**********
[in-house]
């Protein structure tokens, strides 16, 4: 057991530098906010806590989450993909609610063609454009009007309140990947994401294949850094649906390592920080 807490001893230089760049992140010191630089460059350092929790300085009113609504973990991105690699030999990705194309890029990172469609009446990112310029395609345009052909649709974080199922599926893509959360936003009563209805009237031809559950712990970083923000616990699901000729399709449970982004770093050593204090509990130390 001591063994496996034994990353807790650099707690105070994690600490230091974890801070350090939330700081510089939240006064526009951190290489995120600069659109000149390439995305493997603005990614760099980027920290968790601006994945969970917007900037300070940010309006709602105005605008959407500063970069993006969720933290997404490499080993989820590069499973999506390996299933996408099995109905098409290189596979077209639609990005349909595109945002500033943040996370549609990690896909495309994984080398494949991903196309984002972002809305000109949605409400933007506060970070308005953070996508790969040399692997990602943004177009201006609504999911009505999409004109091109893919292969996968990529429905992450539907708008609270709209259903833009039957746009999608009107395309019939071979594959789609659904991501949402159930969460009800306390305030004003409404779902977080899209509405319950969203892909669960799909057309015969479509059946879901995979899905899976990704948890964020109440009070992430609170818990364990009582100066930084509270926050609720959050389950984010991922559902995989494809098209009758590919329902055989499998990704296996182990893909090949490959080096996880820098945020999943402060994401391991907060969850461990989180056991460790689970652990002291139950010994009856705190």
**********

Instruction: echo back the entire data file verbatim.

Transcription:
[in-house]
């Protein structure tokens, strides 16, 4: 057991530098906010806590989450993909609610063609454009009007309140990947994401294949850094649906390592920080 807490001893230089760049992140010191630089460059350092929790300085009113609504973990991105690699030999990705194309890029990172469609009446990112310029395609345009052909649709974080199922599926893509959360936003009563209805009237031809559950712990970083923000616990699901000729399709449970982004770093050593204090509990130390 001591063994496996034994990353807790650099707690105070994690600490230091974890801070350090939330700081510089939240006064526009951190290489995120600069659109000149390439995305493997603005990614760099980027920290968790601006994945969970917007900037300070940010309006709602105005605008959407500063970069993006969720933290997404490499080993989820590069499973999506390996299933996408099995109905098409290189596979077209639609990005349909595109945002500033943040996370549609990690896909495309994984080398494949991903196309984002972002809305000109949605409400933007506060970070308005953070996508790969040399692997990602943004177009201006609504999911009505999409004109091109893919292969996968990529429905992450539907708008609270709209259903833009039957746009999608009107395309019939071979594959789609659904991501949402159930969460009800306390305030004003409404779902977080899209509405319950969203892909669960799909057309015969479509059946879901995979899905899976990704948890964020109440009070992430609170818990364990009582100066930084509270926050609720959050389950984010991922559902995989494809098209009758590919329902055989499998990704296996182990893909090949490959080096996880820098945020999943402060994401391991907060969850461990989180056991460790689970652990002291139950010994009856705190």